As a senior, I’ve adopted the habit of giving out unwanted advice. Like your grandfather at family events, minus the inability to grasp basic technology. And my advice has more to do with college and less to do with The War. The problem, as my mom and her church group sees it, is that my advice is not exactly “good”. It’s more what you’d call “misguided” and “no thanks”.
That being said, I get paid to write this blog as an honest portrayal of what it means to be a college student and college students are, inherently, bad people. I mean, we are great people. We just aren’t good people. Accept it and move on. This blog isn’t about your existential crisis; it’s about me and my compulsive need to impart as much bad advice as I possibly can before I leave and I lose my forum. Here’s part one. Please follow responsibly. There is a difference between being a bad person and being a really, really stupid person (looking at you, kid I saw on Wednesday pouring a Monster Energy Drink into a thermos of coffee).
Bad Advice: Part One
1. If you are going to procrastinate, you might as well commit to it. Have a whole day in which you specifically get nothing even remotely accomplished—school does not exist on these days. Watch an entire season of television. Get a back tattoo of the Supreme Court Justices (except Scalia because he looks like the hamburglar). Visit a nunnery. It doesn’t matter. Just go big.
2. Don’t make excuses for the person you are. I’m bad at math, not because I have a “writer’s brain” or because I got vaccinated when I was a kid. I’m bad at math because I’m bad at math. I wore my pajamas to the grocery store today because that’s who I am as a human being. I don’t need a reason other than that.
3. Taco Bell. College students know heartache. They know fear and pain and abandonment. But you have to understand: Taco Bell will never let you down. In terms of the relationship hierarchy, Taco Bell is like your midwife.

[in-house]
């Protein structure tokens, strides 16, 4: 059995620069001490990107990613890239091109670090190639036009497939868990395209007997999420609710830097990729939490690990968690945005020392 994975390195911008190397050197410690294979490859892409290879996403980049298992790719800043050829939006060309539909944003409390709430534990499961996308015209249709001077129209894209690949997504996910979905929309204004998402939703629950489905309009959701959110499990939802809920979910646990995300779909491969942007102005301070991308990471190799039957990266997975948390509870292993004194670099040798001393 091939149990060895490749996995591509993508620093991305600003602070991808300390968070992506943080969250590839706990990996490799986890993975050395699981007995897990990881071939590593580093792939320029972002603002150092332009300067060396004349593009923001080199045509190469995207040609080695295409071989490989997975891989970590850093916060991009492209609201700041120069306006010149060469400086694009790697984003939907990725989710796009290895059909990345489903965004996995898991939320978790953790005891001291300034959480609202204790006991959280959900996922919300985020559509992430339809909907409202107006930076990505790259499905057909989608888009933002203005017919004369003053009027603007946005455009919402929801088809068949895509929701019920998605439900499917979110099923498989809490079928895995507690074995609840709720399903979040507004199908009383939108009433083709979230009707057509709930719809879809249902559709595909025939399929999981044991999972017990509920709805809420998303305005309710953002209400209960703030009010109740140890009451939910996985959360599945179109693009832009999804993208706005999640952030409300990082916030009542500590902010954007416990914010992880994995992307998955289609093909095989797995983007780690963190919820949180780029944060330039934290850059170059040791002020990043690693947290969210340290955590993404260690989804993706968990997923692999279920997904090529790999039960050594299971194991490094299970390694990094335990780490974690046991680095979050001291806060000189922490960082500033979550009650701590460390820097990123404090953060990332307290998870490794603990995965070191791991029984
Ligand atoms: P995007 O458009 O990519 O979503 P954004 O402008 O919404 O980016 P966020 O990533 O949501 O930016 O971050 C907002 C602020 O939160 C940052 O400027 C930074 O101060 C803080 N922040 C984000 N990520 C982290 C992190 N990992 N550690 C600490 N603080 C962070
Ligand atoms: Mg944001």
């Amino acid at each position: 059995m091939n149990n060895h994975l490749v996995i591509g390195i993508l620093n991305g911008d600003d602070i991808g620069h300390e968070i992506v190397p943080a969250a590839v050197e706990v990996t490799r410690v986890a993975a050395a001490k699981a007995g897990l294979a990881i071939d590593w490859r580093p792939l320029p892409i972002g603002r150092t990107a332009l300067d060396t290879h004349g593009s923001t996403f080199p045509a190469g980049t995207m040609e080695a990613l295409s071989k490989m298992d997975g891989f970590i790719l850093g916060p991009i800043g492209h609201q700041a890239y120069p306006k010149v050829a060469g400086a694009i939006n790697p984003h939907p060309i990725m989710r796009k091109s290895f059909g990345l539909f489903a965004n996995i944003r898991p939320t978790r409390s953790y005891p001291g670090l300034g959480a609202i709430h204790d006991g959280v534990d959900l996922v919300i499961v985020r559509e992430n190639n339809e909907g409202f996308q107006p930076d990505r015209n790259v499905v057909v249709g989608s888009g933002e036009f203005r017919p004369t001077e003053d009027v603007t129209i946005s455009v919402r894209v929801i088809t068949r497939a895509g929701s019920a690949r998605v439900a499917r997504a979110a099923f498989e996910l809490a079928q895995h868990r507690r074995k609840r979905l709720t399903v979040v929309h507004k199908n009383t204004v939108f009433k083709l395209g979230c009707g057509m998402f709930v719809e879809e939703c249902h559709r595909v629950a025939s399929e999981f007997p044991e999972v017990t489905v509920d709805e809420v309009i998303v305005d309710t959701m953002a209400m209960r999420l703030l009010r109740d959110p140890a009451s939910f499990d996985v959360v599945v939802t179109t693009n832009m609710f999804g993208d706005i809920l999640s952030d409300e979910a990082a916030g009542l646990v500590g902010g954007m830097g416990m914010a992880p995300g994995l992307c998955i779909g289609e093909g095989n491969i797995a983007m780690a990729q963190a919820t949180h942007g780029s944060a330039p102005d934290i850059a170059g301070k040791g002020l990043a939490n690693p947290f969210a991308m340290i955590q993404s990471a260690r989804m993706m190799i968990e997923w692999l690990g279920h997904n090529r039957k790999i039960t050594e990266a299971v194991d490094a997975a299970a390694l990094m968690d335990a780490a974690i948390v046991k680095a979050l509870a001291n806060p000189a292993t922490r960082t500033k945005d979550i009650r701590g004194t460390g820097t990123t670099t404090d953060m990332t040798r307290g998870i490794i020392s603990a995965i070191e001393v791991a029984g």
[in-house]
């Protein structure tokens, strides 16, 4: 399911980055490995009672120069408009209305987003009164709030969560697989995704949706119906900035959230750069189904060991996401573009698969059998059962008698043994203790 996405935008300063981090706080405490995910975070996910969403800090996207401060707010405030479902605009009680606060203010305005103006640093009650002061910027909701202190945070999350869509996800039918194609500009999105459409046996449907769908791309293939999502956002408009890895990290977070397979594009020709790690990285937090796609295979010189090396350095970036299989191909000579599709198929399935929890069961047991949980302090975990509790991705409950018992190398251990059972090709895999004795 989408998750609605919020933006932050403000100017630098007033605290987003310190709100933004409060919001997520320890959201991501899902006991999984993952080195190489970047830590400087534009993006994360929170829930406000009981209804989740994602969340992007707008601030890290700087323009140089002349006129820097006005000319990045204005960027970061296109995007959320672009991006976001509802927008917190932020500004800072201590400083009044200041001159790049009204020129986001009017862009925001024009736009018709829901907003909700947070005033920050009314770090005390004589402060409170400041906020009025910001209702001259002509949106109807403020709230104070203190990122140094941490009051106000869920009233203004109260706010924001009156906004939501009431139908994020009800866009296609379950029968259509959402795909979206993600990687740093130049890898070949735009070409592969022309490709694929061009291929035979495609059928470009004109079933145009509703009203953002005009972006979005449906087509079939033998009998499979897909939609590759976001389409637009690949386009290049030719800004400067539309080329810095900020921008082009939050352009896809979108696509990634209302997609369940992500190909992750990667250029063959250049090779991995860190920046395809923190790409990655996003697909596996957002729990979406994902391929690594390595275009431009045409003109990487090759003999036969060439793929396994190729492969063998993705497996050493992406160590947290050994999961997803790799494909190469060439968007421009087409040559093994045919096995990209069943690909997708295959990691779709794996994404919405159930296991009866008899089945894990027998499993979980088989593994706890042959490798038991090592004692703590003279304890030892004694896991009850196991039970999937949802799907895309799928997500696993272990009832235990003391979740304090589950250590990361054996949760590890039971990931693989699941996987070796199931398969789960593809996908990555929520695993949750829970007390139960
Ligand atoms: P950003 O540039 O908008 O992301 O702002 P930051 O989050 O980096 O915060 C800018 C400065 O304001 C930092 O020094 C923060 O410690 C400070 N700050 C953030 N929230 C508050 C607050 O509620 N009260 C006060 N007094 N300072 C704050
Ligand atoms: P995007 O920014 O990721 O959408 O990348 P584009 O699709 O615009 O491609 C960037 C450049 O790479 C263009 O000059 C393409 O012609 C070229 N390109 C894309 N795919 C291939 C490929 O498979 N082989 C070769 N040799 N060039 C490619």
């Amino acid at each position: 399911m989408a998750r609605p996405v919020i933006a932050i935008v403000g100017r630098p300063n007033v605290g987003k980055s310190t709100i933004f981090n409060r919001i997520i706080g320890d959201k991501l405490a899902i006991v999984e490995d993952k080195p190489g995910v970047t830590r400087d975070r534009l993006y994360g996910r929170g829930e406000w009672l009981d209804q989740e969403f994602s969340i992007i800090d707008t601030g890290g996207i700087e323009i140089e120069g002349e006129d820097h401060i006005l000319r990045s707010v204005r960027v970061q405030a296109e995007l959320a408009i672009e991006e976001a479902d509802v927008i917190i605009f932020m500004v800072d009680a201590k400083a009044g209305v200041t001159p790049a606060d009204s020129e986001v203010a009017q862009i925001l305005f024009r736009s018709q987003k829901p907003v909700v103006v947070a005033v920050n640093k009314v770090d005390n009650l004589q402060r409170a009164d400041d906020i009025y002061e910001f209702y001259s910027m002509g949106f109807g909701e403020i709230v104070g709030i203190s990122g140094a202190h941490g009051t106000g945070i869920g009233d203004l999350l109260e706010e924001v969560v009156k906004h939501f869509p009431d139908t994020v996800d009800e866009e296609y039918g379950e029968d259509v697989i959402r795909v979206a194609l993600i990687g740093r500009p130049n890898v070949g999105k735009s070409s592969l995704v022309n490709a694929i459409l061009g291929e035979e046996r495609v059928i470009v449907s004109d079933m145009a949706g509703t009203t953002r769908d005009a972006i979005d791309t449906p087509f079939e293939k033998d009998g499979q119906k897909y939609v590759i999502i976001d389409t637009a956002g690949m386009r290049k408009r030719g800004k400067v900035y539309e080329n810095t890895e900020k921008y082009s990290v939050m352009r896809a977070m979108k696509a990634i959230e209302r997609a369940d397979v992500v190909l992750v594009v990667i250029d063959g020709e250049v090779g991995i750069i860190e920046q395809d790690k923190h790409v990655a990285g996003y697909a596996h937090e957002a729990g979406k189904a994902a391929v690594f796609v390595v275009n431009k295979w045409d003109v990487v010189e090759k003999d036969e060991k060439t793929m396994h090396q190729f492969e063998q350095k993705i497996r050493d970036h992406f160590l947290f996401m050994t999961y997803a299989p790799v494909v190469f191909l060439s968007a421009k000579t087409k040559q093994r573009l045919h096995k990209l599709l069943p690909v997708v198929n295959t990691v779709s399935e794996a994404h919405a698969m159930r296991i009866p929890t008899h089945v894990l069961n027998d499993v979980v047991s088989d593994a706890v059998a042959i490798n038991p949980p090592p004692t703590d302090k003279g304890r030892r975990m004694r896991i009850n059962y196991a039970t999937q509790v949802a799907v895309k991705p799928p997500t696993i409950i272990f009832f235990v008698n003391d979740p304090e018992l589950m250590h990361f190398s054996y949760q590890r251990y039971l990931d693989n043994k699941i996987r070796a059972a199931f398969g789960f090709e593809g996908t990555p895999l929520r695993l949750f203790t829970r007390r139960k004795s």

4. Room with your friends. I guarantee at some point your high school guidance counselor (named Karen, probably) told you that in college, you should never room with your friends because that’s how friendships die. Wrong. That’s a terrible generalization to make. I’ve roomed with my best friend for years and she’s the best roommate you could ask her. Rooming with your friends mean that, yes, you will get distracted away from your work more often than you would if you roomed with the weird girl down the hall who eats nothing but mayonnaise on saltines, but you also will sleep sounder at night.
5. Don’t join clubs. Okay, join clubs but don’t feel obligated to join them. I am a firm supporter of reclusive shadows and angry isolation, but I’m also in half a dozen clubs because I’m a delight to be around. I hate doing things, but I sometimes like to do things occasionally. Especially because most clubs provide free food/t shirts/insurance against crippling loneliness.
6. Go to parties.
7. Star Trek.
8. Say no to pants. I don’t know… I’m losing steam quickly on this, guys…
Yeah, that’s all I really got for now. Good luck and try not to think too hard about it.
Ashley is a senior Creative Writing major from Payette, Idaho